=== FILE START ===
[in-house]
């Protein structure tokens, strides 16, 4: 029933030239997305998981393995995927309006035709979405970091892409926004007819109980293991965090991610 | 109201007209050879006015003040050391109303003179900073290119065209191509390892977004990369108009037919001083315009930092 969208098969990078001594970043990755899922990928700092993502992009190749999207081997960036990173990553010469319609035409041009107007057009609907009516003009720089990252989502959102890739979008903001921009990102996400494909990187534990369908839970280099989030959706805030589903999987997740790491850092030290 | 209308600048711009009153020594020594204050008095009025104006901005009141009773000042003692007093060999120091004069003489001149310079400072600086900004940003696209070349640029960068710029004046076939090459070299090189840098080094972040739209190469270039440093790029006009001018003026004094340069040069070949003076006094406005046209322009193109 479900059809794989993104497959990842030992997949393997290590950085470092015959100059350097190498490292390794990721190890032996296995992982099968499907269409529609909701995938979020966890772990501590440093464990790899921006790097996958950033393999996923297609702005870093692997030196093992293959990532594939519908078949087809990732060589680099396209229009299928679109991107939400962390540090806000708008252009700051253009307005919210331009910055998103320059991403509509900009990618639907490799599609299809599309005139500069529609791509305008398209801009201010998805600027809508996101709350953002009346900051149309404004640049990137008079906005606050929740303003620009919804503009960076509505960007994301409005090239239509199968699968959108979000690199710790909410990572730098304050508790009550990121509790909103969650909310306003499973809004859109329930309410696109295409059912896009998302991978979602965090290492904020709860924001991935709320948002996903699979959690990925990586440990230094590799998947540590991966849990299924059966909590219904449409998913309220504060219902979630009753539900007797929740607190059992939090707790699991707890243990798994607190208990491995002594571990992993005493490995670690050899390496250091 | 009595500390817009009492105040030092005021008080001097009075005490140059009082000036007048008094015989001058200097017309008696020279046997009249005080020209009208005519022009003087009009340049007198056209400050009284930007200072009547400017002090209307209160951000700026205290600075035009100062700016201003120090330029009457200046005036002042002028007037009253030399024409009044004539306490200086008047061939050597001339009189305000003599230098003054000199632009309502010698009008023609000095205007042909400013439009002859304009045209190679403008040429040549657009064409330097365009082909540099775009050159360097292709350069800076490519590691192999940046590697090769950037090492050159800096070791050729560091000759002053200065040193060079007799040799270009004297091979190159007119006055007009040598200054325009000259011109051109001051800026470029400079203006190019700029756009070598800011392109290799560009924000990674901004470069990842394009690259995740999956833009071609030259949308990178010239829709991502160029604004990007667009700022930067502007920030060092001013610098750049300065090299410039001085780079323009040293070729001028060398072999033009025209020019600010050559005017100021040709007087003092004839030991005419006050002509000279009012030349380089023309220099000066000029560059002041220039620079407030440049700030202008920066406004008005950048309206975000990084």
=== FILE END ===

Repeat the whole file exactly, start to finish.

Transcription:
[in-house]
């Protein structure tokens, strides 16, 4: 029933030239997305998981393995995927309006035709979405970091892409926004007819109980293991965090991610 | 109201007209050879006015003040050391109303003179900073290119065209191509390892977004990369108009037919001083315009930092 969208098969990078001594970043990755899922990928700092993502992009190749999207081997960036990173990553010469319609035409041009107007057009609907009516003009720089990252989502959102890739979008903001921009990102996400494909990187534990369908839970280099989030959706805030589903999987997740790491850092030290 | 209308600048711009009153020594020594204050008095009025104006901005009141009773000042003692007093060999120091004069003489001149310079400072600086900004940003696209070349640029960068710029004046076939090459070299090189840098080094972040739209190469270039440093790029006009001018003026004094340069040069070949003076006094406005046209322009193109 479900059809794989993104497959990842030992997949393997290590950085470092015959100059350097190498490292390794990721190890032996296995992982099968499907269409529609909701995938979020966890772990501590440093464990790899921006790097996958950033393999996923297609702005870093692997030196093992293959990532594939519908078949087809990732060589680099396209229009299928679109991107939400962390540090806000708008252009700051253009307005919210331009910055998103320059991403509509900009990618639907490799599609299809599309005139500069529609791509305008398209801009201010998805600027809508996101709350953002009346900051149309404004640049990137008079906005606050929740303003620009919804503009960076509505960007994301409005090239239509199968699968959108979000690199710790909410990572730098304050508790009550990121509790909103969650909310306003499973809004859109329930309410696109295409059912896009998302991978979602965090290492904020709860924001991935709320948002996903699979959690990925990586440990230094590799998947540590991966849990299924059966909590219904449409998913309220504060219902979630009753539900007797929740607190059992939090707790699991707890243990798994607190208990491995002594571990992993005493490995670690050899390496250091 | 009595500390817009009492105040030092005021008080001097009075005490140059009082000036007048008094015989001058200097017309008696020279046997009249005080020209009208005519022009003087009009340049007198056209400050009284930007200072009547400017002090209307209160951000700026205290600075035009100062700016201003120090330029009457200046005036002042002028007037009253030399024409009044004539306490200086008047061939050597001339009189305000003599230098003054000199632009309502010698009008023609000095205007042909400013439009002859304009045209190679403008040429040549657009064409330097365009082909540099775009050159360097292709350069800076490519590691192999940046590697090769950037090492050159800096070791050729560091000759002053200065040193060079007799040799270009004297091979190159007119006055007009040598200054325009000259011109051109001051800026470029400079203006190019700029756009070598800011392109290799560009924000990674901004470069990842394009690259995740999956833009071609030259949308990178010239829709991502160029604004990007667009700022930067502007920030060092001013610098750049300065090299410039001085780079323009040293070729001028060398072999033009025209020019600010050559005017100021040709007087003092004839030991005419006050002509000279009012030349380089023309220099000066000029560059002041220039620079407030440049700030202008920066406004008005950048309206975000990084």